It used to be that a Georgia high school graduate could find a decent job – in retail, construction, or even banking. Those days are long gone (although just last year a well-known businessman in South Georgia was heard saying that he had done well enough for himself, thank you very much, with a high school diploma and he saw no need for his son to go to college – really!) – and even that college degree we now know everyone needs is no longer enough. Specialization is required, expertise, a niche, an area of deep knowledge, coupled with interest, curiosity, dedication and commitment.
This is particularly true in technical and scientific fields. No one becomes a robotics expert without it, NASA still needs aerospace engineers, and the renewable energy fields thirst for it. Whether it’s building and running Georgia’s next biomass plant, constructing and operating a wind farm in the North Sea, or installing India’s largest photovoltaic field, the jobs are there, talent is in demand and salaries are getting greener by the year.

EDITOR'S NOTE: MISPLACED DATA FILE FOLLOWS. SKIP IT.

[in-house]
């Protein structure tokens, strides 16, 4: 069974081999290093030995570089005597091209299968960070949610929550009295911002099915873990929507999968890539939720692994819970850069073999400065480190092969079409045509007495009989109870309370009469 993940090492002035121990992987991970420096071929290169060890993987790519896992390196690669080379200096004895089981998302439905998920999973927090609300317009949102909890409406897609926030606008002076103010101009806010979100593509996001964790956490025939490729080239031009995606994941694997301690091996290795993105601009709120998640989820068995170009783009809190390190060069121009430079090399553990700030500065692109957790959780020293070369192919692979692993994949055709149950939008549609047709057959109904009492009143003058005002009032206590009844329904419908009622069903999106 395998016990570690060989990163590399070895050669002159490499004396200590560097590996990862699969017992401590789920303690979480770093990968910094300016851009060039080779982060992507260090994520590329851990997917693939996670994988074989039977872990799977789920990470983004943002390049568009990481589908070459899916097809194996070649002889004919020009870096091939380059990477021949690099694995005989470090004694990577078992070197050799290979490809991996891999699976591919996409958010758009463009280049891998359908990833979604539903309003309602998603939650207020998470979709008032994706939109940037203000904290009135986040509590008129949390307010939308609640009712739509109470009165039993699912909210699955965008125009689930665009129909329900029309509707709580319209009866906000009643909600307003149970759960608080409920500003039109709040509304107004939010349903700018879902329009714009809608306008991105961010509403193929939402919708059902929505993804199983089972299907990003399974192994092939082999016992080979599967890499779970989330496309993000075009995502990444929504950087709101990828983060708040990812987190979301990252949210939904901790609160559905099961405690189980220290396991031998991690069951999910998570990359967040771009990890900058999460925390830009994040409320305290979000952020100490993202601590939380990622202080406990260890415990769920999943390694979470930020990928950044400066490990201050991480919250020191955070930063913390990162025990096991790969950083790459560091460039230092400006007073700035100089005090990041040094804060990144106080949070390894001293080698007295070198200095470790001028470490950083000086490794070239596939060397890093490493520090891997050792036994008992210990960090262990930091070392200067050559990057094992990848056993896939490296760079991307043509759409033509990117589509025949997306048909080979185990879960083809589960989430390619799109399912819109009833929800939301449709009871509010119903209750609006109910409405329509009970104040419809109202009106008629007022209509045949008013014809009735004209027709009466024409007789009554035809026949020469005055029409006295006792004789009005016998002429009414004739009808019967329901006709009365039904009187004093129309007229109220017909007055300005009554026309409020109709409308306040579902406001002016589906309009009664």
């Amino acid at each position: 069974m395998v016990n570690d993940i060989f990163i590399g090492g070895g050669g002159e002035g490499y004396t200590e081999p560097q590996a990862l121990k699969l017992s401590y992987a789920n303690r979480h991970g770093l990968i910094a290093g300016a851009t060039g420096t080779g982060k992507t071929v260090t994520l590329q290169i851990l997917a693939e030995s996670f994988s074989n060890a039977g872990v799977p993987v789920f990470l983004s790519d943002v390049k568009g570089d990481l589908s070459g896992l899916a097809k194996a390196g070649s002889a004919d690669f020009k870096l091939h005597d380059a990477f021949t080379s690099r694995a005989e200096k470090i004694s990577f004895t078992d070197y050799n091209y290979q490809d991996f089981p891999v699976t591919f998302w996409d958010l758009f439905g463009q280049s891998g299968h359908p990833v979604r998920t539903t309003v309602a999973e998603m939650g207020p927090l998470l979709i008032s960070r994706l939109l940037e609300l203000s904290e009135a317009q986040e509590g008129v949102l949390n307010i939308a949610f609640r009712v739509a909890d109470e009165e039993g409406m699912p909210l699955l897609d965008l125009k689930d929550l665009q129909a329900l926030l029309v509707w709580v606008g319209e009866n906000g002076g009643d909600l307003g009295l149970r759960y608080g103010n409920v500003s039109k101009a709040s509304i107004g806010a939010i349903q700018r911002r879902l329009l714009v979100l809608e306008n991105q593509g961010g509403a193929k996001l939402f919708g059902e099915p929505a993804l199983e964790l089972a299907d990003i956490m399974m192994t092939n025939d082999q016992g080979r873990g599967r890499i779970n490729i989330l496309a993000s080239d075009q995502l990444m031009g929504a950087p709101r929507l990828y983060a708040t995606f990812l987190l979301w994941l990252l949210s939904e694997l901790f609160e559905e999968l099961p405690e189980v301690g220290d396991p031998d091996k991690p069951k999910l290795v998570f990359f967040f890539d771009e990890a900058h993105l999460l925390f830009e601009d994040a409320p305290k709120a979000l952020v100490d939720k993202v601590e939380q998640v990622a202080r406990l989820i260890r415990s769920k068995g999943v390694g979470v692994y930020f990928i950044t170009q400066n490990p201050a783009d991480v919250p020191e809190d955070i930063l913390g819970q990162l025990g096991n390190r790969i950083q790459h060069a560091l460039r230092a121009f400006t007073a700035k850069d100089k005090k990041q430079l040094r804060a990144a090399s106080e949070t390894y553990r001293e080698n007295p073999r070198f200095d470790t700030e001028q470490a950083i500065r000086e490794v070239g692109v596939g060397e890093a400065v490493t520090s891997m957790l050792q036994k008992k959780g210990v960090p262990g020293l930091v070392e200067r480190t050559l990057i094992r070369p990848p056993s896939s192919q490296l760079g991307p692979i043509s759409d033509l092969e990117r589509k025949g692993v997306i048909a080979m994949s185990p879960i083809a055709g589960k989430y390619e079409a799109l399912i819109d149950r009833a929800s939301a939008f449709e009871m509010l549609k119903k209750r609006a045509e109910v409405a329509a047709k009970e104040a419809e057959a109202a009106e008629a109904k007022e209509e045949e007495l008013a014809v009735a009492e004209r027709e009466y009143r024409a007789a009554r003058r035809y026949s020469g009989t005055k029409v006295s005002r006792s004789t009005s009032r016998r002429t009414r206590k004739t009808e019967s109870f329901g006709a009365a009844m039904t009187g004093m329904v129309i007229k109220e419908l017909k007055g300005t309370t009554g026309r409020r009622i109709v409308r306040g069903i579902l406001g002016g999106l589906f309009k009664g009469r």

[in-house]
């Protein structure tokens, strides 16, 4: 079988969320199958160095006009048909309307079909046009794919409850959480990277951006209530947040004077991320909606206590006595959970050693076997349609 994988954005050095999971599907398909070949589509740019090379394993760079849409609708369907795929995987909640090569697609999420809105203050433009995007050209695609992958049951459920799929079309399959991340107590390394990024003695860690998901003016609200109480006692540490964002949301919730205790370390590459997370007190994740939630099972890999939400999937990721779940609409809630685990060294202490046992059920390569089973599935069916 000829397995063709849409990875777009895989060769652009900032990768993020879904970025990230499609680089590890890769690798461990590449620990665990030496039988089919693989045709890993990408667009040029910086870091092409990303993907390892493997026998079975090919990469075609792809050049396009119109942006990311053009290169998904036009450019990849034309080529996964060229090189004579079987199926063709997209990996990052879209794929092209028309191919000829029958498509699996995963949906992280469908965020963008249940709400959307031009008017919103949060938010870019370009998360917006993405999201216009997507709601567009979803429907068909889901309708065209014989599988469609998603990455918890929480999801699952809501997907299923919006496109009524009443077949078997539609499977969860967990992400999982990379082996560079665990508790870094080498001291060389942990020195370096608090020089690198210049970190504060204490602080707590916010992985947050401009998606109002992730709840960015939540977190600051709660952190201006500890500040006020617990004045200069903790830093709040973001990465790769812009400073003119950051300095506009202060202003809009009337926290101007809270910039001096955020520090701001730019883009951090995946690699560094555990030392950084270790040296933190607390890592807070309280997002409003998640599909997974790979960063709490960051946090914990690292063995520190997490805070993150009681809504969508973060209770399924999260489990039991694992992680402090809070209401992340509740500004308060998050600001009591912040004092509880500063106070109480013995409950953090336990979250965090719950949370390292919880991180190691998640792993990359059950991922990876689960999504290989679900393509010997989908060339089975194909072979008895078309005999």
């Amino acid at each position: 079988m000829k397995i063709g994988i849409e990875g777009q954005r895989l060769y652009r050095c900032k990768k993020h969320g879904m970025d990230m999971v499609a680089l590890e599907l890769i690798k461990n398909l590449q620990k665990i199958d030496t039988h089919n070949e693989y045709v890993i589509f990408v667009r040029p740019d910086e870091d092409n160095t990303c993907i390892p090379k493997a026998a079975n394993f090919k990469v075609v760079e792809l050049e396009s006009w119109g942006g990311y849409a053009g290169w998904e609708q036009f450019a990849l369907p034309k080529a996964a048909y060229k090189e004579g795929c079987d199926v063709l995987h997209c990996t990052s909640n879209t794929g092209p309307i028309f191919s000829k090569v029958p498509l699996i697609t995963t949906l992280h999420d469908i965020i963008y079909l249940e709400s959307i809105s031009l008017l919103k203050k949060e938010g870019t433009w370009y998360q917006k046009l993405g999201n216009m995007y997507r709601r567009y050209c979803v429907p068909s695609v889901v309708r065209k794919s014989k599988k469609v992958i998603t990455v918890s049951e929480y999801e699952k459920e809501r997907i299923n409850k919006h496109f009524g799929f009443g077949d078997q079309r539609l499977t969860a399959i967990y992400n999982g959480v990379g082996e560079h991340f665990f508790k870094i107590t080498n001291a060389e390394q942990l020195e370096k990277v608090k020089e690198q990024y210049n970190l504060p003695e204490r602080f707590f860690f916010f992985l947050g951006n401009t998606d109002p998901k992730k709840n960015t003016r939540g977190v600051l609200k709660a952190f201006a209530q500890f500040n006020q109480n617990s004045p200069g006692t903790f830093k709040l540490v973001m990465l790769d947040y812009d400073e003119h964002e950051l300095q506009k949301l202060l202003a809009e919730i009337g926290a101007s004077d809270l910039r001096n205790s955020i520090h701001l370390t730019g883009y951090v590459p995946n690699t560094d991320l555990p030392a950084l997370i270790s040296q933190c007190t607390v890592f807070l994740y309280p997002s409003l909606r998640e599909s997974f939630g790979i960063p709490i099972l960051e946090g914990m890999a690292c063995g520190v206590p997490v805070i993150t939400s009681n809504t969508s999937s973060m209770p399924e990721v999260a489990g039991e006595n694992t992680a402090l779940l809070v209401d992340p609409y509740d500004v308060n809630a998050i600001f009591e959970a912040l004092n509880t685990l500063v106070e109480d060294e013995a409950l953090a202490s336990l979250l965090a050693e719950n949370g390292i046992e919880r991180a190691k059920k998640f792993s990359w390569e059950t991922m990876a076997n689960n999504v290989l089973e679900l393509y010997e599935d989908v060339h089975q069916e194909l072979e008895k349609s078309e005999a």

According to Simply Hired, the average renewable energy job in August 2011 paid $61,000. That compares with averages of $49,000 for a loan specialist and $42,000 for a retail store manager. Salaries for environmental engineers are typically above $75,000, and way back in 2008 supply chain / logistics jobs paid $109,000 and more to professionals with a master’s degree.
According to Bernard Vanderlande, Managing Partner of Tula International, a local retained executive search and talent acquisition firm that specializes in renewable energy industries, a scarcity of experienced leaders is driving competition in the sectors, resulting in higher compensation and greater benefits.
The son of the man in South Georgia who believes a college education is not that important will no longer be able to find a job pumping gas; he may find one harvesting trees for a biomass plant at $8 to $12 an hour. His classmate who is heading for MIT, meanwhile, has his sights set on that six-figure paycheck. Greener pay for green jobs -- education makes the difference.
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